The 2015 NFL Combine is over and done with. While some assumptions were proven correct (weak safety class, incredibly athletic pass rushers), others got a bit murkier (TCU's prospects running unbelievable slow speeds, running backs moving slower than expected).
The Combine, as usual, was a mixture of ups-and-downs. Running a slow time or owning the drills shouldn't move players that much, as the entire process makes you go back to the tape and reevaluate the players with the extra information. Some players proved worthy of the praise they were given, while others will have us going back to re-watch them because of their positive or negative results.
Below are some standouts and guys who need to be re-evaluated from the 2015 NFL Combine:
Marcus Mariota, QB, Oregon: The Oregon Duck continued to prove he is the most athletic quarterback to enter the NFL since Robert Griffin III in 2012. He finished as a top performer in every drill that he took part in, with the highlight coming on a 4.52 forty-yard dash.
Jameis Winston, QB, FSU: Winston was easily the best passer in Indianapolis. He made bucket throws to wide receivers he met just seconds beforehand and unlike most, I thought he came off well in his Combine press conference. People were salty about his forty time, but that doesn't matter when you're a proficient pocket passer who is likely to play for the Buccaneers.
Trae Waynes, CB, Michigan State: Whoa! I knew Waynes was athletic, but 4.31 on the forty? I didn't see that coming at all. I thought he'd be in the 4.4-4.5 range heading into the Combine. For folks that have questions about his ability to play in space, this should ease their pain.
Vic Beasley, DE/OLB, Clemson: Beasley was known for being an athletic freak prior to the Combine but he was just on fire on Sunday. He topped the charts for all pass rusher tests and ran faster than several wide receivers at the forty-yard dash. He is an incredible specimen who needs to improve in run defense but gaining 20 pounds prior to the Combine and benching 35 reps will help him sneak into the Top 10.
David Johnson, RB, Northern Iowa: Huge fan, but I wasn't blinded on Saturday. Johnson continues to prove that he is belongs. He ran a top five speed for running backs with a 4.5 hustle and did very well in drills. He's the best receiving back in this class in my opinion.
Ali Marpet, OL, Hobart & William Smith: He was the only offensive lineman to run under five second at the forty yard dash and continues to raise his stock. This dude can move and I could see the Eagles falling in love with him.
Byron Jones, CB, Connecticut: When you break a world record for the broad jump at the NFL Combine, you deserve love from everyone. When you're 6-foot-1 and 199 pounds and do it, you're going to get love from Eagles writers. Jones didn't run the forty due to injury but he crushed every other drill. He's likely a mid-Day 2 prospect at this point.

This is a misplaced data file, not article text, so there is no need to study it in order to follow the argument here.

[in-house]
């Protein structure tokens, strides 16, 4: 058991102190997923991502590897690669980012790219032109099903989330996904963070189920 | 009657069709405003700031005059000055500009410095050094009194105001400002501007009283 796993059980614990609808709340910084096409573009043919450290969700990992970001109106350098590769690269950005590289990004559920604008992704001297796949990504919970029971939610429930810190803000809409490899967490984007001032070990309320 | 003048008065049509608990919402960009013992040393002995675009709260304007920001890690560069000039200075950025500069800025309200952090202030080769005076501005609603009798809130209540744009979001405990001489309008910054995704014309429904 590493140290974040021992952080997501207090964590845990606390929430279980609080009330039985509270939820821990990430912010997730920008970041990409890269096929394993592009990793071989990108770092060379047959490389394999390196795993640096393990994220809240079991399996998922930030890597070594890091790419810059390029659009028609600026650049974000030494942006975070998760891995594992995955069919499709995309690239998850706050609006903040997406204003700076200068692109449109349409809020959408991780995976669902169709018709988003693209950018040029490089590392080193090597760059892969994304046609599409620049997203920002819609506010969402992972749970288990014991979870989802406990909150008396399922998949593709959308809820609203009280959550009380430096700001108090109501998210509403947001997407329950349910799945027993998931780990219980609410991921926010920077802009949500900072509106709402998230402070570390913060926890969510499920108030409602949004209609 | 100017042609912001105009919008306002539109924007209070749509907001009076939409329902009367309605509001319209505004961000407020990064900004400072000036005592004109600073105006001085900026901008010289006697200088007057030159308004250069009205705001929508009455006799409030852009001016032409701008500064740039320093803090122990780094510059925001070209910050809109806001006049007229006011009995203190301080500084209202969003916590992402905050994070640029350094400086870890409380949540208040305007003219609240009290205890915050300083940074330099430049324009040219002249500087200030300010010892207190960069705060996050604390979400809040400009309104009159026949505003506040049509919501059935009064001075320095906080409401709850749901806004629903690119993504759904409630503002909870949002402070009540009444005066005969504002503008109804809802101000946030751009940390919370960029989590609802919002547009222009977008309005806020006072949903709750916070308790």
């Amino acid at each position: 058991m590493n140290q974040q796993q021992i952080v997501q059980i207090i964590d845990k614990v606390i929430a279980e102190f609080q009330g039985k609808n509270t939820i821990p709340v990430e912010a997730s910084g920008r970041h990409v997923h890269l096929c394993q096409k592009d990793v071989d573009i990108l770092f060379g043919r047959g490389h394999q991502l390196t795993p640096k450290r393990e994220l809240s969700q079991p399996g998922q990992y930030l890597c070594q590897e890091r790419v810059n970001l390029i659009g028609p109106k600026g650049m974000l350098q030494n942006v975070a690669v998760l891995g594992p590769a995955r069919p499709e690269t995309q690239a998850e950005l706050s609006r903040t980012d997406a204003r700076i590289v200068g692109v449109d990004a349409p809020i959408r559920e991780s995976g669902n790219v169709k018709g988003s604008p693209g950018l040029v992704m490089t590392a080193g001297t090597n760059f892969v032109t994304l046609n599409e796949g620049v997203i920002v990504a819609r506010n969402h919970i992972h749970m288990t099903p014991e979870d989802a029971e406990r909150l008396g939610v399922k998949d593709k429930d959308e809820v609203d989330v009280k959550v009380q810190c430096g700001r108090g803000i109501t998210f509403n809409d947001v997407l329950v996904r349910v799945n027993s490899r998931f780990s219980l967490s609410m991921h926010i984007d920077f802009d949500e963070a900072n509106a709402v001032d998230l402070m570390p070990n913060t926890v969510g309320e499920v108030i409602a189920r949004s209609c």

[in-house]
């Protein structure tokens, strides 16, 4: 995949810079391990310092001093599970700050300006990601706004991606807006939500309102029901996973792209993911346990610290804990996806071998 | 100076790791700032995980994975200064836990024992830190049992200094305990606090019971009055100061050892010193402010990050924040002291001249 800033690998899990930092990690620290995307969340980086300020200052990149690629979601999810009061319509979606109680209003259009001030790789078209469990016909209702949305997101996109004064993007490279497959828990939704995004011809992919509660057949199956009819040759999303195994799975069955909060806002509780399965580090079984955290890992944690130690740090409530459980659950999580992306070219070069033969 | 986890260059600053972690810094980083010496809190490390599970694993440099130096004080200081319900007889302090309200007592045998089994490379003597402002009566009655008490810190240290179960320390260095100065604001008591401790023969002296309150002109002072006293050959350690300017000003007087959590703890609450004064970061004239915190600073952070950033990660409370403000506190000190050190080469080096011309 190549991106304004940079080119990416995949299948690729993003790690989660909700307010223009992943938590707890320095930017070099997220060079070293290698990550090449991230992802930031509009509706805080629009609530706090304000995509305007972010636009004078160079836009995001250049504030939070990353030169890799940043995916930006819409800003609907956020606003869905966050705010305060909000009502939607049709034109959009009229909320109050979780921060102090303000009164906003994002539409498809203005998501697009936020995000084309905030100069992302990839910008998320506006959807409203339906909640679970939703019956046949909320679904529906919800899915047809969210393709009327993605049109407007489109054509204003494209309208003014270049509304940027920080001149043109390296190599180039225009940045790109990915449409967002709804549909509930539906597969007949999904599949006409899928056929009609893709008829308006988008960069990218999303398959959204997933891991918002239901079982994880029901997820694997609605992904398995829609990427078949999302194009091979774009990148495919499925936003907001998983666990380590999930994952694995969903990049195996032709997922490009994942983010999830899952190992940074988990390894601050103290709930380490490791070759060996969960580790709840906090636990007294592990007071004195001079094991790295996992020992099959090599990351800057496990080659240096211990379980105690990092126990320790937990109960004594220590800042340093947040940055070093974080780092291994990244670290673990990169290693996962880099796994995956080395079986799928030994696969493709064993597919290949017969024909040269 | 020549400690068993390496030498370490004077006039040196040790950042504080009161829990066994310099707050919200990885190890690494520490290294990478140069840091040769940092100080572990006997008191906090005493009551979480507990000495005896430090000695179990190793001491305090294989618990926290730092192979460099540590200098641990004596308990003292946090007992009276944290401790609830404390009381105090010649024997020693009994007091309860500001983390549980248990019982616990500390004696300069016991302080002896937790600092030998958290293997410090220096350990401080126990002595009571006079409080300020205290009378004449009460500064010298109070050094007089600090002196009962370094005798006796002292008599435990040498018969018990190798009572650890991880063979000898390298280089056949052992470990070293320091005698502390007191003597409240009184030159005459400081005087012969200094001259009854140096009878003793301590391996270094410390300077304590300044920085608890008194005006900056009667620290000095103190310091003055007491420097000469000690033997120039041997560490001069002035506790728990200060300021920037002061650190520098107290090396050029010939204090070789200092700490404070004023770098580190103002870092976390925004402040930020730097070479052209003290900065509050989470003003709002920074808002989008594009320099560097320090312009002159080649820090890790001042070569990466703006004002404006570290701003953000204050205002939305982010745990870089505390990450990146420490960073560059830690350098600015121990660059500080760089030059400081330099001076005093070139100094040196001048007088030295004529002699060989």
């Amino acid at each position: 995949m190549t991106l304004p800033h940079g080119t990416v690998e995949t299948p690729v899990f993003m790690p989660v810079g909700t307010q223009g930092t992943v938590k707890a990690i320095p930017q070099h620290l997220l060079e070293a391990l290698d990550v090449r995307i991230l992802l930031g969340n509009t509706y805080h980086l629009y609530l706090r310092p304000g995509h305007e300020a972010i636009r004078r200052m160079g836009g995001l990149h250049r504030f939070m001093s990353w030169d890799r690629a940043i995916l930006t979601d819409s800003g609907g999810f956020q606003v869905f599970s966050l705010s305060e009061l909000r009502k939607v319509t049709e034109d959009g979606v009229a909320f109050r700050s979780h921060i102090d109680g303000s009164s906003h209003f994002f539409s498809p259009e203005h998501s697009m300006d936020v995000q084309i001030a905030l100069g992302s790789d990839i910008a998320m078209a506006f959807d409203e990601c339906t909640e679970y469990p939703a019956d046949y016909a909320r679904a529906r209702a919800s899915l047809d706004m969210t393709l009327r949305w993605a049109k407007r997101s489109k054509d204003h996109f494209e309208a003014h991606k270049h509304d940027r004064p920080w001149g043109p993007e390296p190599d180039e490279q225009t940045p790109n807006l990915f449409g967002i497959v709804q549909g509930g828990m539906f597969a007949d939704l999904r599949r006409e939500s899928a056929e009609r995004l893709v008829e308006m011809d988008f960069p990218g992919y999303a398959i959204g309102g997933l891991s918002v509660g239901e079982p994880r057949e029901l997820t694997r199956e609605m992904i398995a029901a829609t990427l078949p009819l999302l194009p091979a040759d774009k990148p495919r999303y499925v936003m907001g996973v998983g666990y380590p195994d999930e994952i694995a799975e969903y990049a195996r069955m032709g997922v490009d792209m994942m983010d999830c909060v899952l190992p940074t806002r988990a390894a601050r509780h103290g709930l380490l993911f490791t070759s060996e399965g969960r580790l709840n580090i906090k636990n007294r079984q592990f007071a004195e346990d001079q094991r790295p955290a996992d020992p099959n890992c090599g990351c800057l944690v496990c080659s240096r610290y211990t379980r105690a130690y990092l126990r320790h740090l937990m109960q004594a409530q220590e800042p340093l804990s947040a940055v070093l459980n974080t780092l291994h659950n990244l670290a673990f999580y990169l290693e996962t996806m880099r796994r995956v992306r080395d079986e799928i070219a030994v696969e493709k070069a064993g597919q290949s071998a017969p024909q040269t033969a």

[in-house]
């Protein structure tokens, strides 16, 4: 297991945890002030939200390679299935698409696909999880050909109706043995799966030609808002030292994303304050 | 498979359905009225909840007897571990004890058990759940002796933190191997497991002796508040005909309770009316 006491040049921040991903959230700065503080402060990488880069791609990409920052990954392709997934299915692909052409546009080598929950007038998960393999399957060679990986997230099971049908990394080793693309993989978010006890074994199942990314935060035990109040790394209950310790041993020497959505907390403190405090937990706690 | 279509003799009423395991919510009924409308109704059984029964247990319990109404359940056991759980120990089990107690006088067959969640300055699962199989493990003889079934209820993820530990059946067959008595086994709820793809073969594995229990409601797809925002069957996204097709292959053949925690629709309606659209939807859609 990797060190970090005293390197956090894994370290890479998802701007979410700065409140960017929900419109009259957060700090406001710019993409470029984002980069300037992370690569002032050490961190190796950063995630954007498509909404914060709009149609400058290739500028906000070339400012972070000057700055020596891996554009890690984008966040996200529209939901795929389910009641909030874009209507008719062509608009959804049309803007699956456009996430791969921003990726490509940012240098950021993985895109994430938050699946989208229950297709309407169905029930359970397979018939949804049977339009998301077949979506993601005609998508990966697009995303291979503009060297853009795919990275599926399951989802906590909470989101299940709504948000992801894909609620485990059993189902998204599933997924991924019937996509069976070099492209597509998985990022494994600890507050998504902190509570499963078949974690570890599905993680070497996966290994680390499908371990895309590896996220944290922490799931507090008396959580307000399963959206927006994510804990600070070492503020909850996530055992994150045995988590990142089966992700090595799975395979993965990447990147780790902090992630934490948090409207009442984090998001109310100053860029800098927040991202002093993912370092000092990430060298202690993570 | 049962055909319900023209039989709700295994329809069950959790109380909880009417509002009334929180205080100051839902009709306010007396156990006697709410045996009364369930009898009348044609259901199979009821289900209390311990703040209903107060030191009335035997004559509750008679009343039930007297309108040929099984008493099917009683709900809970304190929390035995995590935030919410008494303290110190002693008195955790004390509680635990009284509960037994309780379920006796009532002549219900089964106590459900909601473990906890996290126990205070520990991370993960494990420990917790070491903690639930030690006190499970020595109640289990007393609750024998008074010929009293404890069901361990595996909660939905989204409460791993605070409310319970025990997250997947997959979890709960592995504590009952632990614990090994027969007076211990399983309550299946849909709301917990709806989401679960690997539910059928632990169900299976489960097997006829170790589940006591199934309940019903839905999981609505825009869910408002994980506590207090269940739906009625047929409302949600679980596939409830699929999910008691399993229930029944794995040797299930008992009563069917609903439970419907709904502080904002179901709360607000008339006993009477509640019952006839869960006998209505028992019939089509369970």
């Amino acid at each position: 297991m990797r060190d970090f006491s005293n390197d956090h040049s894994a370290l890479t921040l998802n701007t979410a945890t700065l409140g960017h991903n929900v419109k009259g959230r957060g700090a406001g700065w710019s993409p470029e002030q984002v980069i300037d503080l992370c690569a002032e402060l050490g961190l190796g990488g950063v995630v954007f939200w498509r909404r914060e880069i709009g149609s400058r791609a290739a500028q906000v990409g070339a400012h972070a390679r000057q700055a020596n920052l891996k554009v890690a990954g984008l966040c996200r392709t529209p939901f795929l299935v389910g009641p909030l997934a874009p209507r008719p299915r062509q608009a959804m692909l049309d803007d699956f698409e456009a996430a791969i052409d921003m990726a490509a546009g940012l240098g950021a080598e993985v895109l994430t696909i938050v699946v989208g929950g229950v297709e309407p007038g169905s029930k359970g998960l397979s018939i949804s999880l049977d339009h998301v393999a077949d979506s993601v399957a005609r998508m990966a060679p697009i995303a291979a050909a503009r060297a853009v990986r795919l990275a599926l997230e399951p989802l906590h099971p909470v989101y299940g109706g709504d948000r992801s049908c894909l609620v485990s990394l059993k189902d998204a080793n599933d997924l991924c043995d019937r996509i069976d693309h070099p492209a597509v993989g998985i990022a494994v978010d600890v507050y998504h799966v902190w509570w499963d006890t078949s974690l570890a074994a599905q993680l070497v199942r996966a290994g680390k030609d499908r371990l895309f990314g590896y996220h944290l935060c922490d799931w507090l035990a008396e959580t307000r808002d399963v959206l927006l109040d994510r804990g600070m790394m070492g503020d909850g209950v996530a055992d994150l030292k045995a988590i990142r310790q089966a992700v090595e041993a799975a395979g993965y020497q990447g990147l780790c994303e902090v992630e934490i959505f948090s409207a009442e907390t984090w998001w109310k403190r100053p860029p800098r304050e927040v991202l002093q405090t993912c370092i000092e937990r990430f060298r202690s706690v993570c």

Go Back to the Tape
Ladarius Gunter, CB, Miami: Gunter is legitimately one of my favorite players in this draft and was our first profile on BGN this draft season. That said, I am pretty sure he will not be looked at as a cornerback moving forward. That hurts his value as the ability to play both cornerback and safety made him standout. I still think he can be a dynamic starting safety during his career, but being 4.69 runner won't help him get looks at covering receivers frequently. He should bounce back a little at his Pro Day.
Paul Dawson, ILB, TCU: Ugh, another one of my favorites doesn't do well at the speed portion of the program. I agree with Dawson that he plays much faster than he ran (4.93), but only being 6-foot and 235 pounds, he needed to show that he has a dynamic trait other than being a solid tackler. His workout was concerning.
Vince Mayle, WR, Washington St: Mayle isn't very fast on tape but his 4.67 forty time won't help matters. At 6-foot-2 and 224 pounds, scouts will have to determine if he is just a redzone threat entering the league.
Devin Funchess, WR/TE, Michigan: Funchess is big at 6-foot-4 and 233 pounds, but he really showed that he probably more of a tight end than a wide receiver at the next level. Sporting similar measurables to Zach Ertz, he could still definitely be a weapon but may prove to be less valuable than previously assumed by couch scouts. He ran a 4.7 forty-time and only benched 17 reps.
Kenny Hilliard, RB, LSU: At 6-foot and 226 pounds, Hilliard is a big back. Still I expected him to run around 4.6 or early-4.7. He unfortunately showed they he may only be a short yardage back at the next level with a 4.83 run. I would have like to have seen more burst out of his jumps as well.
Ezell Ruffin, WR, San Diego St: When you're a 6-foot, 218-pound receiver from San Diego State, I expect you at least to go in the early 4.6's. Ruffin finished with a 4.68 time which slower than I expected. He really needs a good Pro Day run.
Chris Hackett, S, TCU: BGN's not-so-secret love affair with Hackett may have ended with a 4.86 forty-yard dash. Truth be told, I was shocked by the time, because he plays way faster on tape. Perhaps, like Dawson, he's has faster in-game speed.